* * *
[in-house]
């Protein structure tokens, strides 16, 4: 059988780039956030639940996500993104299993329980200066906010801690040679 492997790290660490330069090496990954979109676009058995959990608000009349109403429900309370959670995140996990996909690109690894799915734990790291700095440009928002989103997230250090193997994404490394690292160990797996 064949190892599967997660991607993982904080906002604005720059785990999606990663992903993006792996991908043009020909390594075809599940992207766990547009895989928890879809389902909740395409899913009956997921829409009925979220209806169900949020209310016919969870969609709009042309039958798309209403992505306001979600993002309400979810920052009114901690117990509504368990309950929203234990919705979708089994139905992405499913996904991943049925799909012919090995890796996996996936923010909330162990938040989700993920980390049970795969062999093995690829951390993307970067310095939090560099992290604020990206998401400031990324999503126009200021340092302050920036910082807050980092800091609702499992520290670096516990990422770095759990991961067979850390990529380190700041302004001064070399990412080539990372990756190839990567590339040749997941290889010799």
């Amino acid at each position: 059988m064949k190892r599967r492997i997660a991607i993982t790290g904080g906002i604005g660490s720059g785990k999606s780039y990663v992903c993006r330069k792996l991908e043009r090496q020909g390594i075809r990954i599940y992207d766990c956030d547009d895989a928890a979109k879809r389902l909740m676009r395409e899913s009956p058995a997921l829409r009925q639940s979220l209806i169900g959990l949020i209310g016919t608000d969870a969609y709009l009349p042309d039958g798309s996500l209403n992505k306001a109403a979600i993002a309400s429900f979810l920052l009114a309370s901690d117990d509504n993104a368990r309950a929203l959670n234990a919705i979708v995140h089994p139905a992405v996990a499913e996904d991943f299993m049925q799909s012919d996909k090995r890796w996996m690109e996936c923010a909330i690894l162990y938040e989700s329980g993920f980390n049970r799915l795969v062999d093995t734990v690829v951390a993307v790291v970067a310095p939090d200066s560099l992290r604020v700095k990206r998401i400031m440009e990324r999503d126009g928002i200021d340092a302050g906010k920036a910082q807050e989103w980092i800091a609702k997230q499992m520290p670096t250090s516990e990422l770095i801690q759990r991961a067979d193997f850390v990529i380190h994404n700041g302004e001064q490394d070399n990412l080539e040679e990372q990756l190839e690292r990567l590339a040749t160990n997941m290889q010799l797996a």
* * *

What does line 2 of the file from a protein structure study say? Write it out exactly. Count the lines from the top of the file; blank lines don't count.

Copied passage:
């Protein structure tokens, strides 16, 4: 059988780039956030639940996500993104299993329980200066906010801690040679 492997790290660490330069090496990954979109676009058995959990608000009349109403429900309370959670995140996990996909690109690894799915734990790291700095440009928002989103997230250090193997994404490394690292160990797996 064949190892599967997660991607993982904080906002604005720059785990999606990663992903993006792996991908043009020909390594075809599940992207766990547009895989928890879809389902909740395409899913009956997921829409009925979220209806169900949020209310016919969870969609709009042309039958798309209403992505306001979600993002309400979810920052009114901690117990509504368990309950929203234990919705979708089994139905992405499913996904991943049925799909012919090995890796996996996936923010909330162990938040989700993920980390049970795969062999093995690829951390993307970067310095939090560099992290604020990206998401400031990324999503126009200021340092302050920036910082807050980092800091609702499992520290670096516990990422770095759990991961067979850390990529380190700041302004001064070399990412080539990372990756190839990567590339040749997941290889010799």